07 Aug 2017
Additional VCSEL capacity acquired in $80M purchase from Kaiam, which bought the facility just three months ago.
The fast-growing optics and photonics firm II-VI is set for further expansion, with the acquisition of a large compound semiconductor wafer fabrication facility in the north of England.
Pittsburgh-headquartered II-VI announced that it had purchased the 300,000 square foot site, a third of which is a clean room suitable for epiwafer production, from current owner Kaiam for $80 million. It comes just three months after Kaiam had itself acquired the facility from previous owner Compound Photonics.
The Newton Aycliffe site, originally built by Fujitsu to make memory chips but in fact used mostly by subsequent owners to produce gallium arsenide (GaAs) RF devices for mobile phone power amplifiers, will give II-VI potentially enormous additional capacity for making vertical-cavity surface-emitting lasers (VCSELs).
II-VI’s CEO Chuck Mattera said: “This facility hosts one of the best clean rooms in the entire compound semiconductor industry and augments our capabilities at a time when industry capacity is rapidly becoming fully subscribed.
“Given the demand we anticipate, this acquisition will allow us faster time to market than building a proprietary green field site and will enhance our leadership position in the supply chain. It adds to our in-house capacity for VCSELs, and is also as part of a broader strategic move to provide a versatile 6-inch [diameter] wafer fab for GaAs, SiC and InP-based devices.”
Mattera adds that the acquisition will, over time, enable the company to penetrate new high-growth markets driven by 3D sensing, 5G wireless, electric vehicles, and data center communications.
The latest expansive move by II-VI comes after its early-2016 acquisition of a similarly state-of-the-art facility previously owned by RF component maker Anadigics, and major investment at the Illinois site of its subsidiary Epiworks.
Despite selling the facility it bought so recently, Kaiam indicated that it would remain closely involved with production activity there. Its CEO Bardia Peseshki said: “II-VI will be using this fab more effectively by leveraging its full capacity and multi-purpose use.
“I am looking forward to working with II-VI to establish a commercial relationship that includes having II-VI provide InP-based epitaxial wafers and wafer fabrication services for our products as we continue to expand our transceiver business in the rapidly growing 100G and impending 400G datacenter markets.”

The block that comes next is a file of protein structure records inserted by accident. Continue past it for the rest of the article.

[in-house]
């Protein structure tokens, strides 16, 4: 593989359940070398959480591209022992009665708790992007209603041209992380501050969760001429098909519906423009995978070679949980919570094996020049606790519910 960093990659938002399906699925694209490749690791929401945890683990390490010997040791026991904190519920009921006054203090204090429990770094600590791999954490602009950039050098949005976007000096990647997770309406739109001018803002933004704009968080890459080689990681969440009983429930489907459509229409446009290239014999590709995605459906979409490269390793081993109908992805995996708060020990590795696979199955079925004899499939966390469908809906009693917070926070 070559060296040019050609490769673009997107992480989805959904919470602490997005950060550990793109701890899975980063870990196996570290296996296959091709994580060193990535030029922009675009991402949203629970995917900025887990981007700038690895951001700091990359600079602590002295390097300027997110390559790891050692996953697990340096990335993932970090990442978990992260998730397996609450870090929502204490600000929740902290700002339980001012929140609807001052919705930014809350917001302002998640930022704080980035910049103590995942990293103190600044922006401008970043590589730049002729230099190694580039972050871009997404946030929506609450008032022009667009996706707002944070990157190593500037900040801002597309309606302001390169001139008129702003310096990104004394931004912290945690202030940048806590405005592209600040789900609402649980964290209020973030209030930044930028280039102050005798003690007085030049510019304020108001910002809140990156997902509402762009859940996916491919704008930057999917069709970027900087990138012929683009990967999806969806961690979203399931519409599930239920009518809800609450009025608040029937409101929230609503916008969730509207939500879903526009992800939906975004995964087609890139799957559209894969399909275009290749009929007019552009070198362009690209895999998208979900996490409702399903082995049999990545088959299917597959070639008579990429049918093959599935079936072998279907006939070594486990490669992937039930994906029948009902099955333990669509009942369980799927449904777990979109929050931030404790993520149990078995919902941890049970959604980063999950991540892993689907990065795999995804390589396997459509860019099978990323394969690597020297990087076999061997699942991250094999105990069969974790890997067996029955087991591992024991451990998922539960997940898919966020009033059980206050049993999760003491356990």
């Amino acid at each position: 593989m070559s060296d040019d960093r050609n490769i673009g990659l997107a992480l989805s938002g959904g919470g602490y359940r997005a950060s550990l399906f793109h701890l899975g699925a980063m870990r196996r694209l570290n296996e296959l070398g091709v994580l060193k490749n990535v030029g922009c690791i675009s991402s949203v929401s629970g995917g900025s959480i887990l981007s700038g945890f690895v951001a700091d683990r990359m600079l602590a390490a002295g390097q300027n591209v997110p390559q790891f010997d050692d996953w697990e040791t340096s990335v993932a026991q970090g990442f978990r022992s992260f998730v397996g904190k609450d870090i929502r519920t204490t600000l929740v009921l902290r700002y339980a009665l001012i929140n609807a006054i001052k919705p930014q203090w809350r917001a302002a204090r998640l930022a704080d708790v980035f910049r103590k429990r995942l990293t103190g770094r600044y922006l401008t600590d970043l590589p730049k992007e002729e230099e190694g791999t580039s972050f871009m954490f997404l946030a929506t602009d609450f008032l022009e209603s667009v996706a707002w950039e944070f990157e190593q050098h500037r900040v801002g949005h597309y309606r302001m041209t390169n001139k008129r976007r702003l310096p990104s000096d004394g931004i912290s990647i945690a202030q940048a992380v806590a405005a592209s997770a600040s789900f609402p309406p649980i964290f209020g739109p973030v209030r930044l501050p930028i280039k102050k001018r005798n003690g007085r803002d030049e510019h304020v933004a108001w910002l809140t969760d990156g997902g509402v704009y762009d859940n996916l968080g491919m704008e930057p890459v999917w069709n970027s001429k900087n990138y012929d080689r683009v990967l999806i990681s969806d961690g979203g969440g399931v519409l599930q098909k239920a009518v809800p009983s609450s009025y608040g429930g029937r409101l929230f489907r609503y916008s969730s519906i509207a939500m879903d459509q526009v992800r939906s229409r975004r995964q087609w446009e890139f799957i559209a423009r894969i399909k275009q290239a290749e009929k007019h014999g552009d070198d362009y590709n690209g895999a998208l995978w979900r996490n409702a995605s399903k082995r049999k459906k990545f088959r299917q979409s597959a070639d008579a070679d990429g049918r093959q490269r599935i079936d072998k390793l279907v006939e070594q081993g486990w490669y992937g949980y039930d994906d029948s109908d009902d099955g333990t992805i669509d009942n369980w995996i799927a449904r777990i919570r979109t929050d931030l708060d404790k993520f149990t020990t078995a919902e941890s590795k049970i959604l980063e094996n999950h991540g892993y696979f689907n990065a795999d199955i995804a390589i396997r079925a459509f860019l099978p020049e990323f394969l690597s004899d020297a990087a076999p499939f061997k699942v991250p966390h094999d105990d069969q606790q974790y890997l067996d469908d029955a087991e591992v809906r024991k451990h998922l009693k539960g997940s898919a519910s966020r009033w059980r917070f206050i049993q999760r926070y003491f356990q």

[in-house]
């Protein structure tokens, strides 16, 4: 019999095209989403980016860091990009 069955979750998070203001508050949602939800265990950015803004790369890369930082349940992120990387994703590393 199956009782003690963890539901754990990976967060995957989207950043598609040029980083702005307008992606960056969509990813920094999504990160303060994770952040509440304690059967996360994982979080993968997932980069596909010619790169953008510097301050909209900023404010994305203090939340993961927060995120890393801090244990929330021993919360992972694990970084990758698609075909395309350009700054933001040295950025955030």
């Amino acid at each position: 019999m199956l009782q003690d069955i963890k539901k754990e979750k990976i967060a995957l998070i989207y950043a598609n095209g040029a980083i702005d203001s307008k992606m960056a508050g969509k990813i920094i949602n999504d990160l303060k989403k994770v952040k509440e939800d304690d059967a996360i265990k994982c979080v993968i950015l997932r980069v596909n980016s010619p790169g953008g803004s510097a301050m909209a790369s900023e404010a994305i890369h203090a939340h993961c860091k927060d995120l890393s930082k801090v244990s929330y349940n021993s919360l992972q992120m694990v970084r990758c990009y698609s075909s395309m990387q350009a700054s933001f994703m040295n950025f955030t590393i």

Earlier this year Kaiam said that the manufacturing facility would allow it to expand production of silica-on-silicon planar lightwave circuits, as well as high-speed optical transceivers.
News of the II-VI deal came as the company reported strong increases in sales, bookings, and earnings in its financial results for the year ending June 30.
II-VI’s stock jumped in value by close to 10 per cent after Mattera and colleagues reported record sales of $972 million and a surge in photonics-related activity.
“We achieved record quarterly revenue and record annual bookings of over $1 billion, led by a 28 per cent annual revenue growth in our photonics segment,” Mattera told investors.
Also noting the multi-purpose nature of the Newton Aycliffe fab, the CEO said that over the next 12 months he expected to see the benefits of emerging key growth areas including extreme ultraviolet (EUV) lithography and 3D sensing, as well as the continued ramp in demand from wireless and optical communications applications.
Diverse photonics portfolio
Overall, II-VI was able to post a 45 per cent increase in net earnings to $95.3 million for the full year, as total sales grew 18 per cent to $972 million.
The highly diversified II-VI makes products for several major growth areas in photonics, including high-power diodes, processing heads and beam delivery components for fiber lasers, high-performance optics used in the laser-driven sources of EUV steppers.
It is also one of the few providers of zinc selenide materials and optics used in high-power carbon dioxide laser systems for materials processing.
But in recent months it has been the prospect of wide deployment of optoelectronic devices for 3D sensing applications in consumer electronics that has driven much of the company’s expansive moves and investments.
Demand for VCSEL components is expected to ramp up quickly in the remainder of this year to service those new applications, with II-VI indicating that key customer qualification is complete. The company cites market reports suggesting that the total available market in VCSELs will jump from $800 million in 2015 to $2 billion by 2020.
As recently as June the company also acquired the New Jersey-based Bell Laboratories spin-off Integrated Photonics, which is described as a world leader in Faraday rotator crystals for optical isolator components.
II-VI’s stock price jumped in value by more than 8 per cent following the latest financial update and news of the wafer facility acquisition. At around $38.50 early on August 7, it was trading at close to record highs on the Nasdaq exchange.